I credit part of the success of this post to my friends at Students for Life of America who frequently tweet it to their followers and even discuss the topic in their trainings with college students across the country!
It was almost a tie for first place but my commentary on Richard Dawkins’ tweet about Down Syndrome was the most visited article from 2014. Tim and I worked really hard on this piece and watching the results the following day made for one of the most fulfilling days I’ve had since I launched Equal Rights Institute. I blogged about what happened here, including Richard Dawkins himself retweeting the article and several pro-choice people commenting that this was the most careful and rational piece they had seen from either side of the abortion debate regarding Dawkins’ tweet.
That’s the list! Thanks again for following my blog during the most exciting and most terrifying year of my life, and I’m truly humbled by the gracious feedback I’ve received from most of you.
For the rest of you, I’m looking forward to more open-minded dialogue about the philosophical issues surrounding abortion in the months to come. :)
Last week I posted an article that pro-lifers either loved or hated. I wrote about something I’m calling “Fetus Tunnel Vision,” the inability to see and/or acknowledge human rights injustices without equating or comparing them to abortion.
I responded to a few concerns people had about it a few days ago, but there were a few more really good questions emailed to me and I wanted to share them and my answers with you.
“The problem is that sensitivity can be defined differently by every single person one is trying to reach. There are always going to be recipients who will have a negative reaction to your message no matter how ‘sensitive’ it is. You can satisfy some people sometimes but not all the people every time.”
Good point. I’m not saying that we should never say anything that somebody could call insensitive. Clearly some pro-life statements are more sensitive than others though. Maybe sometimes it’s hard to tell. I’m arguing that comparing abortion to 9/11 on the anniversary of 9/11 is clearly insensitive.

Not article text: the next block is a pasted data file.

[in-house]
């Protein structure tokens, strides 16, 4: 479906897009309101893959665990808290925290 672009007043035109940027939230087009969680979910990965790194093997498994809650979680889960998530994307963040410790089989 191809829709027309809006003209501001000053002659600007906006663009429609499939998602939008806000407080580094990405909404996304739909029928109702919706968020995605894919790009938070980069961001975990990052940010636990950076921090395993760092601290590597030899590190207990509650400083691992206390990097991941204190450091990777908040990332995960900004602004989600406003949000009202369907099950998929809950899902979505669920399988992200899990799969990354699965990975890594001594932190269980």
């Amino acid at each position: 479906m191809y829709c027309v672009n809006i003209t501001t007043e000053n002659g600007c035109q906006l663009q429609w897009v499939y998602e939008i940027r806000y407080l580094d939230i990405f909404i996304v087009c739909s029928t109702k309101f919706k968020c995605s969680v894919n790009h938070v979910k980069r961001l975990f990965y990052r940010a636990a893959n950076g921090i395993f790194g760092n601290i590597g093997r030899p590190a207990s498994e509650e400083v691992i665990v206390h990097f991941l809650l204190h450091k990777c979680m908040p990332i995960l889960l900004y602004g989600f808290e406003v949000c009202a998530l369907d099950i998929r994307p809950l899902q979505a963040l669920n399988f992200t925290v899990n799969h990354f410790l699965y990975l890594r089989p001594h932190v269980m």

“I completely agree that making 9/11 comparisons on 9/11 is insensitive. Would you consider making such comparisons on any other day?”
Fantastic question. There are certainly scenarios where it seems less inappropriate.
Since posting my article, 4 Reasons Pro-Lifers Need to Stop Doing This I’ve watched the response and engaged some commenters with interest. It’s generally been a great experience, as many pro-life people said they changed their mind about the way they’re going to make comparisons to abortion after reading the article, and it sparked what I expect to be a friendship with an important pro-choice speaker whom I hope to meet this summer.
confession, I’ve sort of been enjoying @JoshBrahm’s twitter feed….
— Robin Marty (@robinmarty) January 18, 2014
There were also a lot of people who were honestly confused about a few things. Some of them were nicer than others but in most cases they seemed to be helped after I offered a few clarifications. Below are several of these clarifications, with the objective of making a clearer case against “Fetus Tunnel Vision.”
“Pro-life people are intrinsically weird, because we have something we’re passionate about.”
I am not arguing that pro-life people should avoid every single thing that could be interpreted as “weird.” You’re right. We live in an age where apathy is cool, at least to some people. So if someone thinks I’m weird, the question is, why do they think that?